Like with the previous tip, you have to be relatively subtle with your boost—maybe 1 to 3dB—or it won’t sound realistic. You want to make it feel like the drummer was energetic.
Here’s an example that includes some drum fills without any volume automation. Although the drum level is fine, the fills are getting a little lost.
And this is the same section with the fills boosted about 2.5dB to 3dB, which gives the music a little extra energy.
5. Master Your Vocal Levels
The vocal track is the centerpiece of most songs, and getting its level in balance, both with itself and with the instruments, is always critical. Automation provides the most precise way to accomplish those tasks.
Once you have your rough levels together for the whole mix, and have added whatever compression you want, set the automation on your lead-vocal channel to touch and ride the fader to even out any spots where the vocal is too loud or too soft.
In touch mode, which is provided in every DAW, as soon as you let go of the fader, it returns to its previous level. That makes it perfect for this application. You’ll probably need a few passes to get everything close, followed up with some breakpoint editing to get the exact results you want.
If you have the Vocal Rider plugin, you have an alternative workflow for controlling the vocal level. It allows you to set a volume range and automatically rides the gain to keep it within that range.
If you feed it with a sidechain signal of the rest of the mix, it will keep your vocal at the same relative level to the music. You could just set it and forget it, but there’s another option for even more control.
Vocal Rider has an Automation Write feature that, when turned on, will write all of its moves into the vocal track to a parameter called Rider Fader. Once you run through the song once with it in Write mode, you switch the plugin to Read mode, and it will follow the automation it wrote.
That gives you fast and accurate automation that you can then tweak via editing if needed. The Vocal Rider workflow lets you get your vocal-level automation written much more quickly and accurately than you can do by hand. What’s more, it’s not compressing the vocal, so it doesn’t color it. It’s simply turning the gain up and down.
6. Clean Your Endings
Did you ever come up with a cool delay setting with a fair bit of feedback that sounds great on the track, but when the song comes to a stop or a hard ending, the delay keeps repeating? This sometimes sounds cool, but more often than not it’s a little amateur-ish. Automation can rescue you in such a situation and polish your endings to sound more professional.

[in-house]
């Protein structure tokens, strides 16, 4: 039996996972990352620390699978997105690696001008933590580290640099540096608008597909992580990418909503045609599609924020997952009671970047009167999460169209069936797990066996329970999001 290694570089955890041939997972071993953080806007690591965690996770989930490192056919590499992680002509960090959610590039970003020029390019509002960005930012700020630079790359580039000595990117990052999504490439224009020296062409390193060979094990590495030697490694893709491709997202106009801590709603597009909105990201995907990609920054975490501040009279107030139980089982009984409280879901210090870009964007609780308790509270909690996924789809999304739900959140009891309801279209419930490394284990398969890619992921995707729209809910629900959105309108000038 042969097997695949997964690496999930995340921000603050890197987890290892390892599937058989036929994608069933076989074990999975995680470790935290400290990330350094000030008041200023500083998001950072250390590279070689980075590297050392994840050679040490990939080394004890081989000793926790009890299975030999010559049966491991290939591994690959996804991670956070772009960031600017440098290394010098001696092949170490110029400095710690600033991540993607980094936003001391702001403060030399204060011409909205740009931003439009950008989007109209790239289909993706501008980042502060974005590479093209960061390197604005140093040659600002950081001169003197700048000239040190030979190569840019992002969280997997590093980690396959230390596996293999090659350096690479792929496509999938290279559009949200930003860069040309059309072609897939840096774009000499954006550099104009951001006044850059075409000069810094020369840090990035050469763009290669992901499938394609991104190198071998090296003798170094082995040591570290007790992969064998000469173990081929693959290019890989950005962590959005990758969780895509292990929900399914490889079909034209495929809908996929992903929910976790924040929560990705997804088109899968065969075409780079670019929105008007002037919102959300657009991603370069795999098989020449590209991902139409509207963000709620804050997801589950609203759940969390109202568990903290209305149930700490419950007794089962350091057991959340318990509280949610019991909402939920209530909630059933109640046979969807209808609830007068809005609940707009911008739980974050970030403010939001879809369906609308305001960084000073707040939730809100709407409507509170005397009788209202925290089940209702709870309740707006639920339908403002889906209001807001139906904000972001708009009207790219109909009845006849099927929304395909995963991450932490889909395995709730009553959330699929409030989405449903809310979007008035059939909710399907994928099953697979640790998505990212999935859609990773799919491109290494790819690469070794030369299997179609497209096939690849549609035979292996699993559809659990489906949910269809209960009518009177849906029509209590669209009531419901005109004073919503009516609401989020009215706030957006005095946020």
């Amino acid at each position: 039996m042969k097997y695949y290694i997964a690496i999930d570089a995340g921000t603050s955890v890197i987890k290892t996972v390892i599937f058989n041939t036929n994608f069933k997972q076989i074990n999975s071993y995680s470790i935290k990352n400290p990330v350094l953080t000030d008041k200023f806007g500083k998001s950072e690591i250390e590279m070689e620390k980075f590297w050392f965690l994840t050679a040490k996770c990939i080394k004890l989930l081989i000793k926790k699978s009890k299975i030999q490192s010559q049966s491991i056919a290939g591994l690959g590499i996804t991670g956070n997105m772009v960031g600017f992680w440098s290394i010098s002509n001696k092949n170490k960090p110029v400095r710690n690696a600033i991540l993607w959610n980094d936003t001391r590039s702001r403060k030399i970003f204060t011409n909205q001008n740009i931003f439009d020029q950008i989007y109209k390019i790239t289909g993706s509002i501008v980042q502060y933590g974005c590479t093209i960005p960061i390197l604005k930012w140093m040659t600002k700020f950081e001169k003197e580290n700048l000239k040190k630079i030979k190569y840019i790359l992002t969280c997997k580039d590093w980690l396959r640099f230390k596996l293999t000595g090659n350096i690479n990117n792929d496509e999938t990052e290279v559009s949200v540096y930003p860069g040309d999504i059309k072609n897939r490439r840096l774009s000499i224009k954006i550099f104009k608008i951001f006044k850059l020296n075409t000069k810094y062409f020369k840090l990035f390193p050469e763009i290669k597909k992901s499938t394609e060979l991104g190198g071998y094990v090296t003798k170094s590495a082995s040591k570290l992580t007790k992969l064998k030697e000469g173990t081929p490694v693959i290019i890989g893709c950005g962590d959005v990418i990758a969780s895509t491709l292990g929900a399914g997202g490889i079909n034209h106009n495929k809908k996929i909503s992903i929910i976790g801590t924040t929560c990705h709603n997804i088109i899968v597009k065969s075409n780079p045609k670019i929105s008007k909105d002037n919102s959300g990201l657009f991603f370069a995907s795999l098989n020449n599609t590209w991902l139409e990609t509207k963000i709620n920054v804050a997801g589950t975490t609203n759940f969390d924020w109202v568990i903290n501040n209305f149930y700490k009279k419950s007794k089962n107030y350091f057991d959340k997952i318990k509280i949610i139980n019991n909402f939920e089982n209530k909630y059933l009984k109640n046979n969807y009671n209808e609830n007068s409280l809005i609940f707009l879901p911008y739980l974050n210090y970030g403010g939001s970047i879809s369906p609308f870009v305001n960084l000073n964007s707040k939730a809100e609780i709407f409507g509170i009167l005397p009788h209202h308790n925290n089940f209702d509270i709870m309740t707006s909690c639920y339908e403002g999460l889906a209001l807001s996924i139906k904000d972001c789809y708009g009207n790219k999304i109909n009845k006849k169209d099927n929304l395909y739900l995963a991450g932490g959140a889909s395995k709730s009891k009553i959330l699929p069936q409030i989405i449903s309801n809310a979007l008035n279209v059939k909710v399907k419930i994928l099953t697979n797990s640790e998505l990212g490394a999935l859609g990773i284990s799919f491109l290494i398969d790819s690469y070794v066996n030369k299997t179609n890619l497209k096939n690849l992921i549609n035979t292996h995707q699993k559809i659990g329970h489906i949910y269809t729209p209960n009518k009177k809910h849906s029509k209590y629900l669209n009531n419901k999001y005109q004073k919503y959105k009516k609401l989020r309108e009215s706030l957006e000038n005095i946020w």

The simplest method is to automate the plugin to go into bypass mode right on the last beat. Or, if you want a controlled number of taps after the final beat, figure out the feedback setting that will produce it and automate that in.
7. Morph Your Reverb Settings
You don’t always have to use the same reverb settings on a given source for the whole song. Depending on the type of music and the arrangement, it can often make sense to change it either subtly or not-so-subtly between song sections.
You could achieve this without automation by moving the part of the vocal track where you want the changes to occur to a separate track with its own settings. But if you don’t want to split the tracks, it’s easy enough to automate changes in your reverb.
It could be as simple as changing the decay time between the verses and choruses. This can open up the space in the chorus and make the song feel like it’s peaking in a bigger, more exciting room. You could also introduce some compression or distortion to the vocal reverb in the latter part of the song to add some additional intensity. The changes you make could be subtle or more pronounced, depending on the circumstances and what you’re going for. H-Reverb has compression, distortion and modulation built into it, making it extremely flexible sonically and perfect for changing character mid-song.
Reverb changes work well on other sources, as well. In this example, you’ll hear H-Reverb on the drum track. At bar 5, when the second drum part comes in, the Dry/Wet gets wetter adding more reverb to the signal, and the Pre-Delay is turned on at 180ms to create an echo effect.
In this example, the automated changes to the reverb happen at the transition to the new section.
Here’s a portion of the drum part soloed. You’ll hear two measures before the reverb change and two after.
Want more on automation? Watch these tips for dub-style mixing in the box!.